James Bond (Pierce Brosnan, Dante’s Peak) is assigned to protect an oil heiress (Sophie Marceau, Braveheart) from a madman (Robert Carlyle, The Full Monty) who had kidnapped her years earlier when she was a young woman. While guarding the wealthy lady, Bond discovers an international plot to manipulate the world’s oil supply.
Reaction & Thoughts:
“There’s no point in living if you can’t feel alive.”
I rather liked The World Is Not Enough, which seems to have very few admirers nowadays. When I saw it in the theater, I too felt severely underwhelmed. But age does strange things to you and now I have to say that I enjoyed it immensely. It has a good plot, fine acting and lots of thrilling action sequences.
Directed surprisingly well by Michael Apted (Coal Miner’s Daughter), a filmmaker known for character-driven films with a strong social message, The World Is Not Enough doesn’t have a pre-title sequence in the traditional manner — this rather long sequence (the longest in the series) functions as a prologue to the main event.
The screenplay was written by Neal Purvis, Robert Wade, and humorist Bruce Feirstein. This is one of the few entries in the franchise not based on an Ian Fleming story (the title was taken from Bond’s family motto, but in the film it means something else). The script tends to be more serious in tone than Brosnan’s previous entries. Humor is kept to the minimum and some sequences are outright nasty.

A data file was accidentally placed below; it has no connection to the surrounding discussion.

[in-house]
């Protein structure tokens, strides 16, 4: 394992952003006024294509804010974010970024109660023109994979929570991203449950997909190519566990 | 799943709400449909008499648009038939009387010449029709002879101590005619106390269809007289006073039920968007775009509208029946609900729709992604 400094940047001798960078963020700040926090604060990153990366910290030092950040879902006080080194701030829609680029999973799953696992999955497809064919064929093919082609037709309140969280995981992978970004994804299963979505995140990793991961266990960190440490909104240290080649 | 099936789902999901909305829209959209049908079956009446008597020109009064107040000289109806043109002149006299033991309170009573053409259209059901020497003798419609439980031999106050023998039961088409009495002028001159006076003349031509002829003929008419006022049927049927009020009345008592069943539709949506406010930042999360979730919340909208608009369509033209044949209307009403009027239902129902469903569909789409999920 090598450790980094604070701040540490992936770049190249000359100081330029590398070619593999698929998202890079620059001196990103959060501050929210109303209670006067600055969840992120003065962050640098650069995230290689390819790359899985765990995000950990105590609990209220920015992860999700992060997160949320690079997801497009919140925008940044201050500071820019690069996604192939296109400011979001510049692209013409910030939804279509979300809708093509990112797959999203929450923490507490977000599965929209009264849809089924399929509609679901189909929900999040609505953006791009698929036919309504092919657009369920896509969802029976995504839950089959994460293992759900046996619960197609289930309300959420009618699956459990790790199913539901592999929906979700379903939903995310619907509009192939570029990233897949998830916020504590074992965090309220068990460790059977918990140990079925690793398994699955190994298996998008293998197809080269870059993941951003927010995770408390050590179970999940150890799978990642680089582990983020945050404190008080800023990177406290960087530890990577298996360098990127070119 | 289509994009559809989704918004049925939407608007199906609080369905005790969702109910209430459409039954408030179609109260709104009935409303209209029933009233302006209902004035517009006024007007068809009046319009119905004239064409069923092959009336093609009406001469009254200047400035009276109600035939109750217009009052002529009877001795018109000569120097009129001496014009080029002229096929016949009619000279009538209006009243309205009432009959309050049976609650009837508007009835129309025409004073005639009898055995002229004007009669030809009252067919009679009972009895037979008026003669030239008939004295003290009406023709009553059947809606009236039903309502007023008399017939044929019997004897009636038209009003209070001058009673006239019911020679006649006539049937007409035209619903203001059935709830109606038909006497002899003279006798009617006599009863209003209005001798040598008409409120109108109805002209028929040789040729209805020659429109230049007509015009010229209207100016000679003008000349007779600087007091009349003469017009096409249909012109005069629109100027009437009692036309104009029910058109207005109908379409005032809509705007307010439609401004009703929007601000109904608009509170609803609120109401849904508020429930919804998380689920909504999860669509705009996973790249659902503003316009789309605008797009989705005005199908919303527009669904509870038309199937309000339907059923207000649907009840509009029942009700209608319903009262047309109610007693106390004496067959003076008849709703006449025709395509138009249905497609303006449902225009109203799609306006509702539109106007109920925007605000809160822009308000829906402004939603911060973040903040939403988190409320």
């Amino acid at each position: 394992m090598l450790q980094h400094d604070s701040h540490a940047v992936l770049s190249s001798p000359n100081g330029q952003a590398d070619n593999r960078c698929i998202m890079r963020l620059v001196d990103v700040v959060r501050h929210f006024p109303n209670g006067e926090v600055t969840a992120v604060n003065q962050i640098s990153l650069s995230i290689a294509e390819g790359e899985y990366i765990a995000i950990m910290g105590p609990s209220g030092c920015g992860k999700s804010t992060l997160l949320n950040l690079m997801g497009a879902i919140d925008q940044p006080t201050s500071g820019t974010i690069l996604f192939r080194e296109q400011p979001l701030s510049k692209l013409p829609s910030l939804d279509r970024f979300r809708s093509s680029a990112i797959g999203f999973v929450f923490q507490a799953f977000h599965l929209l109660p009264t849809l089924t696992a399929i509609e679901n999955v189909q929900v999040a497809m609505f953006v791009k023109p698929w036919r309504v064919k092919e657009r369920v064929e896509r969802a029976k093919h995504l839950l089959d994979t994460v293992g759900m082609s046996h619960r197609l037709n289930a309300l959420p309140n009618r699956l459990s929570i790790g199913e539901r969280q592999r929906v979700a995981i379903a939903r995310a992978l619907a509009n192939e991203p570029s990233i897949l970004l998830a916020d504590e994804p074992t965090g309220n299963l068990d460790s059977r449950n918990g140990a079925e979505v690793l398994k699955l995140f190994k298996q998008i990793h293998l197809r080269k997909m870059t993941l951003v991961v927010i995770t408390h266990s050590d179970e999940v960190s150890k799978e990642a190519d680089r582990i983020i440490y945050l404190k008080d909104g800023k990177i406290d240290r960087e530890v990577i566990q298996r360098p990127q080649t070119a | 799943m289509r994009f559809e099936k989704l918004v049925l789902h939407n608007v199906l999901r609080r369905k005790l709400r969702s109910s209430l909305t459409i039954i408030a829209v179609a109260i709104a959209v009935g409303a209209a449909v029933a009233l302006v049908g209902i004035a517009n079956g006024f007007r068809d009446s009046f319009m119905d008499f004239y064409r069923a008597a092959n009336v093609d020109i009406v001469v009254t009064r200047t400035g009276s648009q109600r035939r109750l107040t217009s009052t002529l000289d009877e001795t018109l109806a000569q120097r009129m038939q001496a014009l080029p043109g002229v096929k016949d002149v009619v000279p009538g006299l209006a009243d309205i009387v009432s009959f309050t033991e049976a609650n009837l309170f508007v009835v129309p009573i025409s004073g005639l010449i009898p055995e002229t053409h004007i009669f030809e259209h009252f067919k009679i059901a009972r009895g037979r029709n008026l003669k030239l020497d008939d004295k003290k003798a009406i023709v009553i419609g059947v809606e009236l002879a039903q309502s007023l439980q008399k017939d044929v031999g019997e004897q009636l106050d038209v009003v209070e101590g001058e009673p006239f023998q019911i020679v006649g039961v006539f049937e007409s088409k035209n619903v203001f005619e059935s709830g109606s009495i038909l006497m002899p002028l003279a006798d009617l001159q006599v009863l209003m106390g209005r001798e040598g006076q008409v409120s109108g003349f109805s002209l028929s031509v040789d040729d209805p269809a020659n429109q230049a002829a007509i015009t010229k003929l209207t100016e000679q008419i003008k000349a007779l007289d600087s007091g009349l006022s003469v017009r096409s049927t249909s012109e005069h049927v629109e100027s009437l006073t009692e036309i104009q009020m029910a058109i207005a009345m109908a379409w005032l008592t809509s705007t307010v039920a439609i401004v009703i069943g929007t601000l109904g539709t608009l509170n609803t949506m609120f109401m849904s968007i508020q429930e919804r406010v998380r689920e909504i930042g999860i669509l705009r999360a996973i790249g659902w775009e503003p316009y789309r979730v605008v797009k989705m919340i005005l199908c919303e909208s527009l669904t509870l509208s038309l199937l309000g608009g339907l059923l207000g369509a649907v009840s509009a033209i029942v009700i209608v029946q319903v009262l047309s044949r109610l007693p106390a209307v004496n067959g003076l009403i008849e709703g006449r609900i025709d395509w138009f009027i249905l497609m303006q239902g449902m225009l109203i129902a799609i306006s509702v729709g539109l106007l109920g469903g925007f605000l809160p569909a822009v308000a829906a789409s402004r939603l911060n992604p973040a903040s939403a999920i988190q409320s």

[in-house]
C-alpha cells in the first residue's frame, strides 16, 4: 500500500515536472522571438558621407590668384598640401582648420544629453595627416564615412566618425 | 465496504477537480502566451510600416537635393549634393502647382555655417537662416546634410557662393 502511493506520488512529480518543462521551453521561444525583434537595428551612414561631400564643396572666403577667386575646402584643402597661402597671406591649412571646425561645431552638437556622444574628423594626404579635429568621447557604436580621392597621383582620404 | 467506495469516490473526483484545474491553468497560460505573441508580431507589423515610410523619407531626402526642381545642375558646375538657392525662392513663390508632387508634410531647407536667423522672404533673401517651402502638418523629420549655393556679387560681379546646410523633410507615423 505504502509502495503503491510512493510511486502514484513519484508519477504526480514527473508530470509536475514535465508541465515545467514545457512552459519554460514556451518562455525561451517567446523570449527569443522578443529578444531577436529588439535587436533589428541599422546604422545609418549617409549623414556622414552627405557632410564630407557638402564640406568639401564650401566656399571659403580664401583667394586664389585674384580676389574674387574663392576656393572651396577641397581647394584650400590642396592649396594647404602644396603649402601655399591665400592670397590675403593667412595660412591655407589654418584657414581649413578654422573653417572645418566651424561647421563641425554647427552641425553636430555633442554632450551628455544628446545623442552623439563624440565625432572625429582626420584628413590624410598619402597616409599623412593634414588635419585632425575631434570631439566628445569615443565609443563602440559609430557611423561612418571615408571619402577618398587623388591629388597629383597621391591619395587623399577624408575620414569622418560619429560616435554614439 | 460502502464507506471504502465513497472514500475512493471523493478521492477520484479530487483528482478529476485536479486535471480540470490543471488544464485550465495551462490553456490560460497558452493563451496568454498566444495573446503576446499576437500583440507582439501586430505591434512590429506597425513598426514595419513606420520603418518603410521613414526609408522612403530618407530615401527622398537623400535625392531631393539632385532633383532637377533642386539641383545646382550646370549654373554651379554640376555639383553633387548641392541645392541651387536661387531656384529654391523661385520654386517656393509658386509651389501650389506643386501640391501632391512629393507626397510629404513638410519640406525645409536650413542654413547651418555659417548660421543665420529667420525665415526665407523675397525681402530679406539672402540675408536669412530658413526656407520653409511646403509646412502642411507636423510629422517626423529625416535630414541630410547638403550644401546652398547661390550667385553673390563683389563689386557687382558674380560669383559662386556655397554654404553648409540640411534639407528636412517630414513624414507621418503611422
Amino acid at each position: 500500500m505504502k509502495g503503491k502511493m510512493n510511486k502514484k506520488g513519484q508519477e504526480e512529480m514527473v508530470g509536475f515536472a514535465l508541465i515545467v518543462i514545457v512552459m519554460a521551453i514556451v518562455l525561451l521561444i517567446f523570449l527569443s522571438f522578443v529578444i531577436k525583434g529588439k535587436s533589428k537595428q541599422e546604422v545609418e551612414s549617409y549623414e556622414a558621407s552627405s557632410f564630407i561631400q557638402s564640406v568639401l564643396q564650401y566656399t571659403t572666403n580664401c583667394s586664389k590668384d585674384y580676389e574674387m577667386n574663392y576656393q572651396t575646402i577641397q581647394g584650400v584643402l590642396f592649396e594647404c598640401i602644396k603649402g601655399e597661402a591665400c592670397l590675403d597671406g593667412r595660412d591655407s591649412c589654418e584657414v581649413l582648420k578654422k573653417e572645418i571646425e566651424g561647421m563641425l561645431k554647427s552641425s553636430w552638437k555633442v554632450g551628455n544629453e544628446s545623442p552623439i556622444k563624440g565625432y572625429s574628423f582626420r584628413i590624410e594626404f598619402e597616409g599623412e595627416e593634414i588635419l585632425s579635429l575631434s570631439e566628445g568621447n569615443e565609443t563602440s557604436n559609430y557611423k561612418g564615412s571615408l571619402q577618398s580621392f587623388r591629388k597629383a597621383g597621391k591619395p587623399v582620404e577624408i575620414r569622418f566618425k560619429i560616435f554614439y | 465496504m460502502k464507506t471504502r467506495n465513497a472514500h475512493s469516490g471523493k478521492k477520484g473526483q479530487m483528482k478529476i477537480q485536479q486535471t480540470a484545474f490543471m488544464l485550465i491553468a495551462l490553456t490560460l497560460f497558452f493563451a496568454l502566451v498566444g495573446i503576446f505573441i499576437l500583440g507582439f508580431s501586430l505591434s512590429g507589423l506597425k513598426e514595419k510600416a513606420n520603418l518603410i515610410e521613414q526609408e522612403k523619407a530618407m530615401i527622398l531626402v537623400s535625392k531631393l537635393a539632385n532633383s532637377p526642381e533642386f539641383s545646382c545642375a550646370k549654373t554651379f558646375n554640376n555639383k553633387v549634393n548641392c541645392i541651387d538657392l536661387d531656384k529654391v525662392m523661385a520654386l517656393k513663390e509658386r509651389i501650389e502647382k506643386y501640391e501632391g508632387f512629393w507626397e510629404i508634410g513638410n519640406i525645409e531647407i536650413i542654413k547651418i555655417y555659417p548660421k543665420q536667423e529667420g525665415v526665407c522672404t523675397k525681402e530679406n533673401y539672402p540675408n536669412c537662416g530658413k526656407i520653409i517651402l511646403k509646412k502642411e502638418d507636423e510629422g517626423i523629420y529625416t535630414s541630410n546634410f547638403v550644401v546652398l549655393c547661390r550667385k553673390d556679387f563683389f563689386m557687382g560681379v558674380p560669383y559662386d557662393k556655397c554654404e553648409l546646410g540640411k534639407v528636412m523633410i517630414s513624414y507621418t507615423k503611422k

Bond goes as far as killing someone in cold blood, an unarmed woman to boot! It’s a chilling scene because the killing feels unnecessary. You have to give credit to Brosnan for playing the sequence so convincingly. Not long after this ugly moment, the film cavalierly returns to the expected eye-popping action set-pieces. The comical ending feels contrived because it ignores what preceded it. This is all very interesting and very strange.
Anyhow, The World Is Not Enough has a glaring flaw: Denise Richards (Wild Things). I don’t want to sound ungentlemanly, but Richards fails to make an impression as a nuclear physicist named “Christmas” Jones (!). Fortunately, the rest of the cast is able to pick up the slack. Sophie Marceau is wonderful as the troubled heiress and Robert Carlyle is scary as the villain who can’t feel pain. And, as usual, the great Judi Dench (Mrs. Brown), who plays “M,” brings gravitas and credibility to the proceedings.
This is Desmond Llewelyn’s last performance as “Q.” He died in a car accident a few weeks after the movie was released. It’s almost as if Llewelyn knew he was going to die, because he not only gets to say goodbye (his last line is prophetic), but also gets to train his replacement, the wonderful John Cleese (Monty Python’s Life of Brian) — the film is dedicated to Llewelyn (1914-1999).
Finally, let’s talk music. I feel the quality of music & songs have deteriorated since Roger Moore left the franchise — A View to Kill (1985) is, in my opinion, the last Bond film with a solidly good song & score (I have yet to see Daniel Craig’s entries). The World Is Not Enough‘s title song was performed by alternative rock band Garbage (vocalist Shirley Manson) and I was totally unimpressed. I didn’t care for the music score (written by David Arnold, Independence Day and Stargate) either.
Conclusions & Final Thoughts:
The World Is Not Enough is rock-solid entertainment, a nice crowd-pleaser. No, it isn’t one of the best Bond movies, not even close. There are a few things that prevent it from being great — actress Richards, composer Arnold’s flabby score, etc. — but it gets the job done. Brosnan is a fine, fine Bond — he’s growing on me. And the film has top production values. The World Is Not Enough is a pretty good action flick for the most part.
James Bond will return
Die Another Day (2002)